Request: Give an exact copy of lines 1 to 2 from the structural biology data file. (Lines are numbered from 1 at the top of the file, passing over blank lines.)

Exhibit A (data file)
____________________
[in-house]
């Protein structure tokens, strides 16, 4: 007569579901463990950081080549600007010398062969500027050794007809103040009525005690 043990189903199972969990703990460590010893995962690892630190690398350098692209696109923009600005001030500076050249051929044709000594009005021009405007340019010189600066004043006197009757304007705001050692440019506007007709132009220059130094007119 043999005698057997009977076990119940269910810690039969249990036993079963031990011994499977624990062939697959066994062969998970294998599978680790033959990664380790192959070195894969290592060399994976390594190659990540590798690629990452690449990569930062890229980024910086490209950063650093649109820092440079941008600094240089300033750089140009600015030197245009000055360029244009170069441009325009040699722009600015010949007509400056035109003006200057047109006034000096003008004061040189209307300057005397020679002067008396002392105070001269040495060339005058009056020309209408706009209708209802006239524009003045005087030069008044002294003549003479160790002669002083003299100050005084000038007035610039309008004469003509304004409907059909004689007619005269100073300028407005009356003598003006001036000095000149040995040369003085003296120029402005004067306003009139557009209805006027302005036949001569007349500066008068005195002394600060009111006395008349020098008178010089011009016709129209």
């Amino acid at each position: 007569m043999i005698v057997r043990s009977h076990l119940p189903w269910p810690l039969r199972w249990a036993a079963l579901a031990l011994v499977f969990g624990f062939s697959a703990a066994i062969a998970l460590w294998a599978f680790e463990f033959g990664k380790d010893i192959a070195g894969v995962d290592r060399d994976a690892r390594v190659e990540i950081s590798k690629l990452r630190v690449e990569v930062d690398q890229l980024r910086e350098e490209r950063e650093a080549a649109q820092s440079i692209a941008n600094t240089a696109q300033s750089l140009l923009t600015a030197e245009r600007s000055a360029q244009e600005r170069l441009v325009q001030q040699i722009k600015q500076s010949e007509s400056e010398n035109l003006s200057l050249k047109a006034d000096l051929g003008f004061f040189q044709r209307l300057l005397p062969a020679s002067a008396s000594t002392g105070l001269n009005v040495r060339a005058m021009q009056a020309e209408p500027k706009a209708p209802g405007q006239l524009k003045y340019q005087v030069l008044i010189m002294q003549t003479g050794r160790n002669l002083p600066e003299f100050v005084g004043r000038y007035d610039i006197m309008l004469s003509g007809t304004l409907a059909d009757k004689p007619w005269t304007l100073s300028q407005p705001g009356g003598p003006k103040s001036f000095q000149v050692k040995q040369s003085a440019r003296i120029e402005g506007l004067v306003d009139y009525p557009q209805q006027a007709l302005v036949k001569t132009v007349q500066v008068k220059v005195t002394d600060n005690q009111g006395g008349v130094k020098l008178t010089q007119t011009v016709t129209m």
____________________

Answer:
[in-house]
């Protein structure tokens, strides 16, 4: 007569579901463990950081080549600007010398062969500027050794007809103040009525005690 043990189903199972969990703990460590010893995962690892630190690398350098692209696109923009600005001030500076050249051929044709000594009005021009405007340019010189600066004043006197009757304007705001050692440019506007007709132009220059130094007119 043999005698057997009977076990119940269910810690039969249990036993079963031990011994499977624990062939697959066994062969998970294998599978680790033959990664380790192959070195894969290592060399994976390594190659990540590798690629990452690449990569930062890229980024910086490209950063650093649109820092440079941008600094240089300033750089140009600015030197245009000055360029244009170069441009325009040699722009600015010949007509400056035109003006200057047109006034000096003008004061040189209307300057005397020679002067008396002392105070001269040495060339005058009056020309209408706009209708209802006239524009003045005087030069008044002294003549003479160790002669002083003299100050005084000038007035610039309008004469003509304004409907059909004689007619005269100073300028407005009356003598003006001036000095000149040995040369003085003296120029402005004067306003009139557009209805006027302005036949001569007349500066008068005195002394600060009111006395008349020098008178010089011009016709129209």